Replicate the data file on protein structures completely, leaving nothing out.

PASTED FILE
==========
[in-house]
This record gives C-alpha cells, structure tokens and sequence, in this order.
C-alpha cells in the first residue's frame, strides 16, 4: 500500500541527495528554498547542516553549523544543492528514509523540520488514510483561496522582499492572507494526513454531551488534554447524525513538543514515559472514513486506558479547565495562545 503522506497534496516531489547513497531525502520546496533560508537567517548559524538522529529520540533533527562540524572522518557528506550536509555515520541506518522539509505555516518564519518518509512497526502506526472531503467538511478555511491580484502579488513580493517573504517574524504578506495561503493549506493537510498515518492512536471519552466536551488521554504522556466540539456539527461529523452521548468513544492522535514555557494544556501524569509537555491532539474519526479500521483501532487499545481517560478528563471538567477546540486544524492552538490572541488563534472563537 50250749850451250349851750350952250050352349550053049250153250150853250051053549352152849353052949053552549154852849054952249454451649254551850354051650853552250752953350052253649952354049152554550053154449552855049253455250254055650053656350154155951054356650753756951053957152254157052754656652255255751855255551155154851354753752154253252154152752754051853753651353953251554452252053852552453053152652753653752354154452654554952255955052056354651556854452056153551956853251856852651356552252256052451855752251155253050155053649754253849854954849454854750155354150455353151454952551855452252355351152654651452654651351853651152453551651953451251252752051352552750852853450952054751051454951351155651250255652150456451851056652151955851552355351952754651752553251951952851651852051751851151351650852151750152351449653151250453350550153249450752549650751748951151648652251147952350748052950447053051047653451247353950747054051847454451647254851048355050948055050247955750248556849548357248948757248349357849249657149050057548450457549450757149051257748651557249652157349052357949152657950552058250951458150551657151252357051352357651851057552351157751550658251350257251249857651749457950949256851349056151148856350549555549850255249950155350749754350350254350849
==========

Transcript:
[in-house]
This record gives C-alpha cells, structure tokens and sequence, in this order.
C-alpha cells in the first residue's frame, strides 16, 4: 500500500541527495528554498547542516553549523544543492528514509523540520488514510483561496522582499492572507494526513454531551488534554447524525513538543514515559472514513486506558479547565495562545 503522506497534496516531489547513497531525502520546496533560508537567517548559524538522529529520540533533527562540524572522518557528506550536509555515520541506518522539509505555516518564519518518509512497526502506526472531503467538511478555511491580484502579488513580493517573504517574524504578506495561503493549506493537510498515518492512536471519552466536551488521554504522556466540539456539527461529523452521548468513544492522535514555557494544556501524569509537555491532539474519526479500521483501532487499545481517560478528563471538567477546540486544524492552538490572541488563534472563537 50250749850451250349851750350952250050352349550053049250153250150853250051053549352152849353052949053552549154852849054952249454451649254551850354051650853552250752953350052253649952354049152554550053154449552855049253455250254055650053656350154155951054356650753756951053957152254157052754656652255255751855255551155154851354753752154253252154152752754051853753651353953251554452252053852552453053152652753653752354154452654554952255955052056354651556854452056153551956853251856852651356552252256052451855752251155253050155053649754253849854954849454854750155354150455353151454952551855452252355351152654651452654651351853651152453551651953451251252752051352552750852853450952054751051454951351155651250255652150456451851056652151955851552355351952754651752553251951952851651852051751851151351650852151750152351449653151250453350550153249450752549650751748951151648652251147952350748052950447053051047653451247353950747054051847454451647254851048355050948055050247955750248556849548357248948757248349357849249657149050057548450457549450757149051257748651557249652157349052357949152657950552058250951458150551657151252357051352357651851057552351157751550658251350257251249857651749457950949256851349056151148856350549555549850255249950155350749754350350254350849